Yarnporium 2018 is reviewed on this episode of the podcast, where I give you a rundown of the event which took place at Westminster Central Hall in November. Hosted by the fabulous ladies of Yarn in the City, Allison Thistlewood and Rachel Brown, this was a fabulous event which brought together some of the best UK and EU vendors into a glorious venue in Central London for two days of yarny fun.

Westminster Central Hall

This was a really enjoyable event, as I felt it brought together a really nice mix of vendors. There were a lot of very good quality yarns on offer, and what I particularly liked, was that along with the ‘usual suspects’ you see at a lot of other shows, there were also quite a few new-to-me vendors. Additionally, there were some related vendors that really added to the mix; by this I mean of interest to knitters, but not necessarily your yarn/pattern/accoutrements.


The venue was particularly good. Very close to all the major transport links, it was both beautiful inside and out, as well as bathed in natural light, which meant for an enjoyable shopping experience. There was ample space between the stands to allow for chatting in the aisles and an airy feeling. Coupled with the breakout area on Friday, it created a really nice vibe for catching up, meeting people and enjoying the community spirit that is often a big part of attending shows.

As always, after a good rummage around, I tend to choose my favourites for listeners to check out, should you not have been able to attend.

Travelknitter stand Yarnporium 2018

Travelknitter is a perennial favourite!

Shinybees Best in Show Yarnporium 2018

1) RiverKnits

I was initially drawn into the RiverKnits stand by a rather fetching display of mini-skeins, which captured me like a tractor beam and before I knew it, I was up close and personal with the fluff. Becci runs RiverKnits with Markus, from their narrowboat. Yes, that’s right – a narrowboat – which they travel the canals and rivers of the UK on, and which is their mobile, floating dye studio!

They specialise in British wool yarns and it is all hand dyed by Becci, who was previously an engineer.

There were some great colours on show and a good variety of weights, not forgetting the aforementioned mini skein display, which – of course – was a mini skein extravaganza perfect for the many fair isle/patterned yoke patterns around at the moment.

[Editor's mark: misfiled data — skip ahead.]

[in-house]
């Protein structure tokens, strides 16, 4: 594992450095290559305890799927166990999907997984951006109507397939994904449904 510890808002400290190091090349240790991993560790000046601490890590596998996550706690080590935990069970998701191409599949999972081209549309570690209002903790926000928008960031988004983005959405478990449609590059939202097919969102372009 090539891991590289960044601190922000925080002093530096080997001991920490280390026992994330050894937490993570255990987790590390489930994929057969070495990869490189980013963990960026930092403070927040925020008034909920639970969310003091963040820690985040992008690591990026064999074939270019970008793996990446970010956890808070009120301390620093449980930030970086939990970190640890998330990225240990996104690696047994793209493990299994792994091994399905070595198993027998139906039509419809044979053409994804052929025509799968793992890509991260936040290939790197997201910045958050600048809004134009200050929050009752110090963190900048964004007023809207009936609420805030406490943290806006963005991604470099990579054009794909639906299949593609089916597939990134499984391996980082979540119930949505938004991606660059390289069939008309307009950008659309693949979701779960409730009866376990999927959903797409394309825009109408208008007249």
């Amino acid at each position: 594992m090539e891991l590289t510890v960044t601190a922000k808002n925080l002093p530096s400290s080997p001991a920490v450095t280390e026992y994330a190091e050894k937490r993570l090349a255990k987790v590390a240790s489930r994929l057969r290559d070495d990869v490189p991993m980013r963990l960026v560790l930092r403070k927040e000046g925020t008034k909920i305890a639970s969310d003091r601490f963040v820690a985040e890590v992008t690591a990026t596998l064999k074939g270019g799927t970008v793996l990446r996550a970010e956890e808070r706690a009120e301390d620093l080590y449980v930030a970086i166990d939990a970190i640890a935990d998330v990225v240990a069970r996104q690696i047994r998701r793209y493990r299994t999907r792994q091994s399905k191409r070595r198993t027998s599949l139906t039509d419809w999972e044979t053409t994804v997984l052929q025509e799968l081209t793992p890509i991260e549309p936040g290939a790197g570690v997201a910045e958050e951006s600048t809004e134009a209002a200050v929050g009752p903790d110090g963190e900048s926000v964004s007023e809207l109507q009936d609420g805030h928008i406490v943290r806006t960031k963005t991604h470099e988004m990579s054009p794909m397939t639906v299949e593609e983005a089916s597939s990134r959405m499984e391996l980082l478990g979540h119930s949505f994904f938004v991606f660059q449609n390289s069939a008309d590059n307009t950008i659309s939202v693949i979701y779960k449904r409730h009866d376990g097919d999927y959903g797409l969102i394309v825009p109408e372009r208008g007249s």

The ever lovely Julie Nelson Rhodes of Tillyflop and Nathan Sockmatician.

2) Garthenor

Garthenor are an organic, sustainable British wool producer, who are based in West Wales at their family farm. They produce a wide range of fully traceable, sheep to yarn lines in both natural and dyed colourways. They also produce socks and bespoke knitwear.

Most interesting to me was the wide range of yarn blends available, but also that all their products are produced in accordance with the Global Organic Textile Standards. This means the resulting items are free from toxic chemicals, pesticides and heavy metals which are often found as by-products of the manufacturing process, and also as trace elements on the garments. These chemicals and metals can cause all sorts of health issues, so it is good to know that this yarn is guaranteed not to have any of these at any part of its production.

The fleece for the yarns comes both from the Garthenor farm as well as fully traceable, organic producers. It’s a great choice if you are looking to make more local choices about your yarn, or you are concerned with provenance or lessening your environmental impact.

3) Rosy Green Wool

Based in Germany, Rosy Green Wool is run by Rosy and Patrick. Rosy grew up with wool; her grandparents owned a spinning mill, which later became her parents, so she was surrounded by wool, knitting and crochet as a child. The idea for Rosy Green Wool came about when Rosy was unable to find organic merino yarns to knit with. She was aware of some of the practices that are common with merino sheep and wanted to make a yarn that was free from that. She uses organic Patagonian Merino, which is spun and dyed in England to organic standards, making a fully Global Organic Textile Standard compliant product.

Recently, she has begun working with the Rare Breeds Survival Trust to create breed specific yarn to complement the merino yarns on offer at Rosy Green Wool.

Gorgeous colours at Dye Ninja


In this episode, I briefly mentioned becoming more aware of what I consume and where it comes from of late, which probably influenced my decision to award 2 BIS awards to organic yarn brands at this event.

I have recently discovered Crowdbutching via a random – and for once, relevant – Instagram ad. The concept of this is that you have a fully traceable cow from a named farm (you even get to ‘met’ the farmer) and people commit to buying some of the meat from that cow. Once it is fully sold, the cow is sent to be slaughtered, but not before having a few days to chill out following its journey. The cows are all reared with care in mind, fed lots of nice grass and minimal antibiotics etc, which makes for good tasting, healthy beef. Also, it cuts out the middle-man, meaning the farmers get a rightfully better price for such high quality livestock.

I’ve had two boxes now from them and been really impressed with the service.

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Music from this episode is ‘I Need a Drink’ by Adam and the Walter Boys, available via iTunes.

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